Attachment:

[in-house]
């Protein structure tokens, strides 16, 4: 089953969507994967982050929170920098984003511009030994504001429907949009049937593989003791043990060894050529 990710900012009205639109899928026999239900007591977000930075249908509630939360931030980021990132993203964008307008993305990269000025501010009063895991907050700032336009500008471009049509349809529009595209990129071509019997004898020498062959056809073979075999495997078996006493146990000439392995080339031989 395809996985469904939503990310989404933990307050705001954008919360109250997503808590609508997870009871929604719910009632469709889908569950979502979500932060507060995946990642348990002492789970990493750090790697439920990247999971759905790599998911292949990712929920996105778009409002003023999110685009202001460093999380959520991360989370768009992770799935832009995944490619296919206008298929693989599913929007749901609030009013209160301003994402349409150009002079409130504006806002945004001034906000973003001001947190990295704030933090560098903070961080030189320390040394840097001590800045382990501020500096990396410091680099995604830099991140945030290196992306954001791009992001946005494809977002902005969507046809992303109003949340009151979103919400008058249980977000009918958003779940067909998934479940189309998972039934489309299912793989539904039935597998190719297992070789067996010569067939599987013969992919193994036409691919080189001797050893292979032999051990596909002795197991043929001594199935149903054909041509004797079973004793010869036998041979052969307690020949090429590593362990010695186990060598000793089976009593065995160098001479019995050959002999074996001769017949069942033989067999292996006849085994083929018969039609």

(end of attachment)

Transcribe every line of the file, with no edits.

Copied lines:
[in-house]
């Protein structure tokens, strides 16, 4: 089953969507994967982050929170920098984003511009030994504001429907949009049937593989003791043990060894050529 990710900012009205639109899928026999239900007591977000930075249908509630939360931030980021990132993203964008307008993305990269000025501010009063895991907050700032336009500008471009049509349809529009595209990129071509019997004898020498062959056809073979075999495997078996006493146990000439392995080339031989 395809996985469904939503990310989404933990307050705001954008919360109250997503808590609508997870009871929604719910009632469709889908569950979502979500932060507060995946990642348990002492789970990493750090790697439920990247999971759905790599998911292949990712929920996105778009409002003023999110685009202001460093999380959520991360989370768009992770799935832009995944490619296919206008298929693989599913929007749901609030009013209160301003994402349409150009002079409130504006806002945004001034906000973003001001947190990295704030933090560098903070961080030189320390040394840097001590800045382990501020500096990396410091680099995604830099991140945030290196992306954001791009992001946005494809977002902005969507046809992303109003949340009151979103919400008058249980977000009918958003779940067909998934479940189309998972039934489309299912793989539904039935597998190719297992070789067996010569067939599987013969992919193994036409691919080189001797050893292979032999051990596909002795197991043929001594199935149903054909041509004797079973004793010869036998041979052969307690020949090429590593362990010695186990060598000793089976009593065995160098001479019995050959002999074996001769017949069942033989067999292996006849085994083929018969039609």